We reported previously that dysadherin has an anti-cell – cell adhesion function and downregulates E-cadherin, on the basis of the observation that introduction of dysadherin induced decreased the protein expression and function of E-cadherin without affecting its transcription (Ino et al, 2002). In various cancerous tissues, a reduced expression of E-cadherin has frequently been observed in cancer progression (Katagiri et al, 1995; Lipponen and Eskelinen, 1995; Yonemura et al, 1995; Tamura et al, 1996; Nakanishi et al, 1997; Umbas et al, 1997; Bankfalvi et al, 1999; Ghadimi et al, 1999; Zheng et al, 1999; Kase et al, 2000; Gofuku et al, 1999). The aim of this study was to verify immunohistochemically the hypothesis that dysadherin, which suppresses the E-cadherin system, might play a significant role in the aggressiveness of colorectal carcinoma.
As in our previous study (Ino et al, 2002), we confirmed that dysadherin was expressed heterogeneously in tumour nests, in that it was expressed in dissociating cells or infiltrative tumour nests and also in parts of well-differentiated tumour nests. As reported, dysadherin was not detected in normal colorectal epithelium, but was expressed significantly in endothelial cells. Use of these cells as internal controls allowed easy assessment of dysadherin expression by cancer cells.
The metastatic process involves a complex series of events that must include changes in the status of adhesion molecules of the tumour cells. E-cadherin, which is responsible for calcium-dependent homophilic interaction between epithelial cells, has been shown to be downregulated in several tumours including colorectal carcinoma (Ghadimi et al, 1999; Gofuku et al, 1999). Several mechanisms have been proposed for the inactivation of the cadherin/catenin complex in tumour cells, such as mutations in the genes for E-cadherin, α-catenin, and β-catenin (Hirano et al, 1992; Oda et al, 1994; Oyama et al, 1994; Machado et al, 1999), hypermethylation around the promoter region of the E-cadherin gene (Yoshiura et al, 1995), and aberrant tyrosine phosphorylation of β-catenin (Behrens et al, 1993). In this study, reduced E-cadherin expression was observed in 37.8% (31 out of 82) of tumours, which was less than reported previously (Dorudi et al, 1995; Mohri, 1997; Ikeguchi et al, 2000). This discrepancy may be a result of the different evaluation system for immunopositivity or of the different cases examined; we restricted sample selection to consecutive cases diagnosed as stages II and III. However, as in previous studies (Dorudi et al, 1995; Mohri, 1997; Ikeguchi et al, 2000), the present immunohistochemical data demonstrate that reduced E-cadherin expression is significantly correlated with poor survival.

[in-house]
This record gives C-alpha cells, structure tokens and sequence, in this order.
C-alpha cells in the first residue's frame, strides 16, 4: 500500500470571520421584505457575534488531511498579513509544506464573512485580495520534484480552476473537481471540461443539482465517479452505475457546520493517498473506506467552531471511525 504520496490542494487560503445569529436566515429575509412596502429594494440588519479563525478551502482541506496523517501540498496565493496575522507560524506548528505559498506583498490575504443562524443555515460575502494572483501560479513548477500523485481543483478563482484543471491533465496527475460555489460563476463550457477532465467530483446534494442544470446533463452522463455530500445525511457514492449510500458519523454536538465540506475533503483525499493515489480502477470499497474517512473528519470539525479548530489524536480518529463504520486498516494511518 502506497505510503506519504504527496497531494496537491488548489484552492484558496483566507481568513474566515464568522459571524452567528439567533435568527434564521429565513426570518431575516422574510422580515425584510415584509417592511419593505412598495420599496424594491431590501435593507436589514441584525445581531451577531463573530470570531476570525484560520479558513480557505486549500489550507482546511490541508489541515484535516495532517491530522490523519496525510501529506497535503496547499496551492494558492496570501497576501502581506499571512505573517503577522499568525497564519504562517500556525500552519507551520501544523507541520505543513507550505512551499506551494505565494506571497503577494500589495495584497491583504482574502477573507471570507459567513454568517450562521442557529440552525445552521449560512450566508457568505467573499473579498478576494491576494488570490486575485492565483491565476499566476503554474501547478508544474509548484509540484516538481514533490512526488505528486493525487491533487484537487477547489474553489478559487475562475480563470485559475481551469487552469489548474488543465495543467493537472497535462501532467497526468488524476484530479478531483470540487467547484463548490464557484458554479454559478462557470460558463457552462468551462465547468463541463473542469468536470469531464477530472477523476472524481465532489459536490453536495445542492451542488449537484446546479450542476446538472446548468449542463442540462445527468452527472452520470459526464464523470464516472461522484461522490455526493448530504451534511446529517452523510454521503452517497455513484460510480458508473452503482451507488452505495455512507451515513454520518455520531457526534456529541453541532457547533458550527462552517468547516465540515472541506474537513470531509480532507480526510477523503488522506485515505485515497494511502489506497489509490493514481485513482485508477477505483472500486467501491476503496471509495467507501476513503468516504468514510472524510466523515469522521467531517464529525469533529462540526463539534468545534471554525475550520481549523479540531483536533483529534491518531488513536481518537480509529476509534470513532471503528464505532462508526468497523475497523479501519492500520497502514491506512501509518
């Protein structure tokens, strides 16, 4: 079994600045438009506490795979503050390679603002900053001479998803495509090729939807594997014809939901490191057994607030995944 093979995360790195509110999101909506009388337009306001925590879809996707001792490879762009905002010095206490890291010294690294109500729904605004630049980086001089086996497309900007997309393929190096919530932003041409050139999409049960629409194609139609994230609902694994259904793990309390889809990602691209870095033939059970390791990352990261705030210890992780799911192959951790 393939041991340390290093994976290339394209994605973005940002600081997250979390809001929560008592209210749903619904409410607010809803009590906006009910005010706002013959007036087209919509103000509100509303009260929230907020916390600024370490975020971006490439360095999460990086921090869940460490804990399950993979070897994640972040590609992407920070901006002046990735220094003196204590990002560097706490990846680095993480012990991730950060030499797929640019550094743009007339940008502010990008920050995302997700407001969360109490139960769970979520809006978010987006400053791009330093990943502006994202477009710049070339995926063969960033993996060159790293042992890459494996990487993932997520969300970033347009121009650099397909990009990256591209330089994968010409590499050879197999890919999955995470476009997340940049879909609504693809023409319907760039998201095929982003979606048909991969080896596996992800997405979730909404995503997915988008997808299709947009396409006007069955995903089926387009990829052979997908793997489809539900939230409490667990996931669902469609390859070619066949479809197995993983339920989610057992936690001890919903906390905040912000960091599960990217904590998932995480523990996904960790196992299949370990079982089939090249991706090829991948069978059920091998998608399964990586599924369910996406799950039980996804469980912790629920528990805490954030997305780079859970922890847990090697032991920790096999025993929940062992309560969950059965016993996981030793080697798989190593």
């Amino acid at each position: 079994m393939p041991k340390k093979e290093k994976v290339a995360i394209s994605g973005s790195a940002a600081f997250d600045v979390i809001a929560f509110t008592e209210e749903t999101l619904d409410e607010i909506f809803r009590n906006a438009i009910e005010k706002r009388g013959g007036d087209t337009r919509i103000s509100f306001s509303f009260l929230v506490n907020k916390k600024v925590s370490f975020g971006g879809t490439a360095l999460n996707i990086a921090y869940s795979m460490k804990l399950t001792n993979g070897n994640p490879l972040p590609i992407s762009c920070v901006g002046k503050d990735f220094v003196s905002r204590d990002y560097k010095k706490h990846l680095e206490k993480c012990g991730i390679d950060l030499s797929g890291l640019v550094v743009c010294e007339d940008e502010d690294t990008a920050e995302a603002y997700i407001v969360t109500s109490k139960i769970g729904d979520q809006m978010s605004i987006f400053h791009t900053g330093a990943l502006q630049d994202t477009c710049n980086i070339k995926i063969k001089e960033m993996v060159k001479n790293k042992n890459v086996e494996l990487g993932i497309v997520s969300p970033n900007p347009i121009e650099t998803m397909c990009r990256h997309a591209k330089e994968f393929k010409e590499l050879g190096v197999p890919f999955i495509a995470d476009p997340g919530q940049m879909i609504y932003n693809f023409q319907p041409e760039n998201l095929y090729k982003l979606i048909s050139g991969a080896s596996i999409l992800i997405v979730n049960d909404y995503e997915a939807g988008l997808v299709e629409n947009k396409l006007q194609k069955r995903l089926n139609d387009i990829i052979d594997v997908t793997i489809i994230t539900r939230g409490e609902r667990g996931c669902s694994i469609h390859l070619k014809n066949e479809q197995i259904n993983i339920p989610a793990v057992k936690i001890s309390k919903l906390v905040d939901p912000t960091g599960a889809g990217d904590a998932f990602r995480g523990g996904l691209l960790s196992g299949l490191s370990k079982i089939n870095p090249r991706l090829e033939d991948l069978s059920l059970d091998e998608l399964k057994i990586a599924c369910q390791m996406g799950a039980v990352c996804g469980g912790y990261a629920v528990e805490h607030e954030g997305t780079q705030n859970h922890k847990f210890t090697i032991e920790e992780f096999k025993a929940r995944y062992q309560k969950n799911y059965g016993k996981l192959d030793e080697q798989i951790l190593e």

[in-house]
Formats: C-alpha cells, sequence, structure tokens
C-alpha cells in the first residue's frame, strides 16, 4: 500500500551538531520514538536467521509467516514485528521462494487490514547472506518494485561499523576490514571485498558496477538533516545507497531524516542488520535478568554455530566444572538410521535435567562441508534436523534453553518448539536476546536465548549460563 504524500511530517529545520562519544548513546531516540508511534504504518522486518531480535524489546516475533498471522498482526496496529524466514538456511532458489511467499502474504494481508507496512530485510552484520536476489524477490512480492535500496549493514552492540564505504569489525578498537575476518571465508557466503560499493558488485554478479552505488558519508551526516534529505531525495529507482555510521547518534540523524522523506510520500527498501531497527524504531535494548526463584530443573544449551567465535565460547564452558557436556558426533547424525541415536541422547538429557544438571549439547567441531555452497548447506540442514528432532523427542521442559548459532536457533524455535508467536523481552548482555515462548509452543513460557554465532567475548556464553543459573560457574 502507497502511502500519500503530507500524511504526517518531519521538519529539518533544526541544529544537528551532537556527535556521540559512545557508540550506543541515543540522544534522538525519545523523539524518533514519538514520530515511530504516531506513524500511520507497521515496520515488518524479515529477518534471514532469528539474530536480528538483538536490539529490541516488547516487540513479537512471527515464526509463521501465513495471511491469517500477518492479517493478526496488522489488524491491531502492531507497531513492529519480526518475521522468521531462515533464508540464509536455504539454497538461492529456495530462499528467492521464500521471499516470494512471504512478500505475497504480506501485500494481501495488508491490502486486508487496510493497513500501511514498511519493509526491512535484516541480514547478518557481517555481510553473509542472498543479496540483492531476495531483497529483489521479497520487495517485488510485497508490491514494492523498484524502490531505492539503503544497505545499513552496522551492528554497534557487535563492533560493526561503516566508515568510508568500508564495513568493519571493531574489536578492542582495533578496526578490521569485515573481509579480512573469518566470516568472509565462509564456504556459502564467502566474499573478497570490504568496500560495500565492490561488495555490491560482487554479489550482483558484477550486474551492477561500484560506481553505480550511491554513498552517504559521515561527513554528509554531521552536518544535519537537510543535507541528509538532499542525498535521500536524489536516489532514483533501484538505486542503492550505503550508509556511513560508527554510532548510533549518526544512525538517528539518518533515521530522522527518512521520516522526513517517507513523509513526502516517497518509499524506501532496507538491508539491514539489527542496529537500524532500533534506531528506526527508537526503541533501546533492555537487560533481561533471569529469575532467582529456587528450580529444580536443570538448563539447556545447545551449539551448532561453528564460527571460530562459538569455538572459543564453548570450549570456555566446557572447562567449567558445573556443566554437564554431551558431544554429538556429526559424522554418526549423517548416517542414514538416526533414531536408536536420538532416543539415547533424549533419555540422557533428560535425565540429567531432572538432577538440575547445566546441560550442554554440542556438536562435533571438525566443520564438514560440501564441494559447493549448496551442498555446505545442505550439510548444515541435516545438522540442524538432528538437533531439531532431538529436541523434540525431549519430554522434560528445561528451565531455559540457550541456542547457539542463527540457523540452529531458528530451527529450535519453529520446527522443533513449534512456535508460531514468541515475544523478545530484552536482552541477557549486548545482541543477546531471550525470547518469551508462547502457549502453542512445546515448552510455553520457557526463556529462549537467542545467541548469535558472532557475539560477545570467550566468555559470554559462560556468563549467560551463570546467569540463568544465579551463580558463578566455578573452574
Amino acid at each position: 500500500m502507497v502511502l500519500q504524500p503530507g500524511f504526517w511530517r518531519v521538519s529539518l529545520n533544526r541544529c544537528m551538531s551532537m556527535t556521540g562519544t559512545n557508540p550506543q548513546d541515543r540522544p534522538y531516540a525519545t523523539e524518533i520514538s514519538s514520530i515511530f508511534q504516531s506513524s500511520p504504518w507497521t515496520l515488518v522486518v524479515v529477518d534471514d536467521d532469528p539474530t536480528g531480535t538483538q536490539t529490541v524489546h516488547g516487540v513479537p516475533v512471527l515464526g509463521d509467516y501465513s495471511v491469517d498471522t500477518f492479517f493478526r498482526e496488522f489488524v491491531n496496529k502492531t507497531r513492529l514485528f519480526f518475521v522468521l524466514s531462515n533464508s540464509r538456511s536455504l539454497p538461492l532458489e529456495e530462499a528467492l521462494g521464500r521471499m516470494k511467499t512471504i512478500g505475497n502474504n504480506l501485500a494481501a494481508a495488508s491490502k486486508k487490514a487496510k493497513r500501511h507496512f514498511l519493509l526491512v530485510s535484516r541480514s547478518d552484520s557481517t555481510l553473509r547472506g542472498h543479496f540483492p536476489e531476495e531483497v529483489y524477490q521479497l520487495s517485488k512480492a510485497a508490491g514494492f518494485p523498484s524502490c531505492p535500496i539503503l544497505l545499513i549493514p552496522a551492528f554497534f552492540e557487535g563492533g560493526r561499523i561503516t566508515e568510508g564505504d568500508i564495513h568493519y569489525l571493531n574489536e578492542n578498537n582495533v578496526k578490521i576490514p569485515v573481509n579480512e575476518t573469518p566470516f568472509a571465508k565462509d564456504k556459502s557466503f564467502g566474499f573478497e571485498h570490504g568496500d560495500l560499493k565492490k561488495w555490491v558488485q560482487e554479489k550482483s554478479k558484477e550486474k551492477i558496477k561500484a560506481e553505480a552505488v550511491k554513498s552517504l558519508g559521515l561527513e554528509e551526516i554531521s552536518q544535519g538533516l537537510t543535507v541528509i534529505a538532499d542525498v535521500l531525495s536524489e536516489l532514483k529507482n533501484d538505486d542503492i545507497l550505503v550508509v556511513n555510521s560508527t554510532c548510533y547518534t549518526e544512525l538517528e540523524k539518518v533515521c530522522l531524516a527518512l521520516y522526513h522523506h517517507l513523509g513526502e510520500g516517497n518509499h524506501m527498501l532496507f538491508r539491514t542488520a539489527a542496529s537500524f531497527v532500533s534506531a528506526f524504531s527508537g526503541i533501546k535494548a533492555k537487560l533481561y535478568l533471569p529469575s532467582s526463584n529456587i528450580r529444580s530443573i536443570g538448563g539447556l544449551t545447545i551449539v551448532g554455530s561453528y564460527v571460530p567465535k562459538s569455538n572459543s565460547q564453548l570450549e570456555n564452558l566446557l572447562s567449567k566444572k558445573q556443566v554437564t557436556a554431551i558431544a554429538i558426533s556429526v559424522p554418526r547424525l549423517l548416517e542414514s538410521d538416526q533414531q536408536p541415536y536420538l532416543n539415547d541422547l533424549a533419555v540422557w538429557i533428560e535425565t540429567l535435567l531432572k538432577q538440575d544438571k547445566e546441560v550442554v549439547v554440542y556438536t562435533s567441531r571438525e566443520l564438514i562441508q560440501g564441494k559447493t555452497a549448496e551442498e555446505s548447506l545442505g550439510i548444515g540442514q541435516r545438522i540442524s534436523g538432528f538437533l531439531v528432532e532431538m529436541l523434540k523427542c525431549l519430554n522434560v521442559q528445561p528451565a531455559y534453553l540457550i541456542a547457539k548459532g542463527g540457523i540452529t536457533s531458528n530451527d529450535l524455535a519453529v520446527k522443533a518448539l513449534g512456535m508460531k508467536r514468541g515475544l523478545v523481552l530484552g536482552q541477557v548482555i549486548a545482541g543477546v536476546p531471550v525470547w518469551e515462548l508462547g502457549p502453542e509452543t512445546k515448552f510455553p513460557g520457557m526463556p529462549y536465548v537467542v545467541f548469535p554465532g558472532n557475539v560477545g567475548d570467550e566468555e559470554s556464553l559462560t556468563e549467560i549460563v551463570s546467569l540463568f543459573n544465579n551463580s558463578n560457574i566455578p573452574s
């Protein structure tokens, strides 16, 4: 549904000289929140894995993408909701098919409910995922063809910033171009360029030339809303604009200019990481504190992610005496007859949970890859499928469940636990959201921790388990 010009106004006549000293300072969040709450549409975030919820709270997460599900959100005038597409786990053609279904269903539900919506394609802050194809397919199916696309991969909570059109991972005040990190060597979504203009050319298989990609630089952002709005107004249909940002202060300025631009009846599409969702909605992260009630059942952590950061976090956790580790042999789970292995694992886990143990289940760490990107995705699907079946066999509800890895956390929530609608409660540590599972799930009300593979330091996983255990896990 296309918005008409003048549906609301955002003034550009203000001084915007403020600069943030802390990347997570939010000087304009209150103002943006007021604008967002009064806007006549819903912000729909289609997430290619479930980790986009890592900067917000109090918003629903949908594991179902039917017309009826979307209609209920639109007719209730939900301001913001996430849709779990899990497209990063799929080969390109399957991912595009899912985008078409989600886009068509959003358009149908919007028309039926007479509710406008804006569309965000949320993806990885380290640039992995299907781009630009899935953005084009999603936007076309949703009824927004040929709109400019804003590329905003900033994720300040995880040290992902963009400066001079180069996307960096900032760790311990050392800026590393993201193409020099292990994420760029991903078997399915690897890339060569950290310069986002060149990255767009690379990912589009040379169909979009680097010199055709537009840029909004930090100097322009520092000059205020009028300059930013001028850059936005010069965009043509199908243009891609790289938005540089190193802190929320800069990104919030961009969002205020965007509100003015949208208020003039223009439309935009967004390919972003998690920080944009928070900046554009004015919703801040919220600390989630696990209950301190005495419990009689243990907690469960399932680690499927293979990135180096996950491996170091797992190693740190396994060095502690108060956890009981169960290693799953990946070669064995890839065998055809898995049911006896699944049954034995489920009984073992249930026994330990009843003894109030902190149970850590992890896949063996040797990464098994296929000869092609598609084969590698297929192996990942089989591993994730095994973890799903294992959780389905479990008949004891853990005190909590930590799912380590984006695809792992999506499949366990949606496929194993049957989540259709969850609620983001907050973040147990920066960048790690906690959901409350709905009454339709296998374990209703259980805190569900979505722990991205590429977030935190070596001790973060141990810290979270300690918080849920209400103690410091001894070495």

We demonstrated previously that dysadherin had some role in post-transcriptional downregulation of E-cadherin (Ino et al, 2002). In this immunohistochemical study, although dysadherin was detected in part of some tumours, where E-cadherin expression was decreased, positive dysadherin expression was not correlated with reduced E-cadherin expression. This result suggests that mechanisms may exist for the reduction of E-cadherin expression other than that related to dysadherin expression. Our immunohistochemical data also demonstrate that increased dysadherin expression is significantly correlated with poor survival. Furthermore, tumours with both increased expression of dysadherin and reduced expression of E-cadherin showed the worst prognosis, and tumours with the opposite combination of the two molecules showed the best prognosis. These results suggest that dysadherin expression might be an excellent indicator of the patients with advanced colorectal carcinoma and the combined immunohistochemical analysis of dysadherin and E-cadherin expression could give us further prognostic information. In the current study we categorised patients simply into two groups setting the cut-off value for dysadherin immunopositivity at 50%, on the ground that the mean percentage of dysadherin-positive tumour cells was 52.0±32.3% (mean±s.d.; median, 45%). We also confirmed the prognostic importance of dysadherin positivity by classifying dysadherin expression into four categories (0–10, 10–30, 30–50, more than 50% positivity) (data not shown).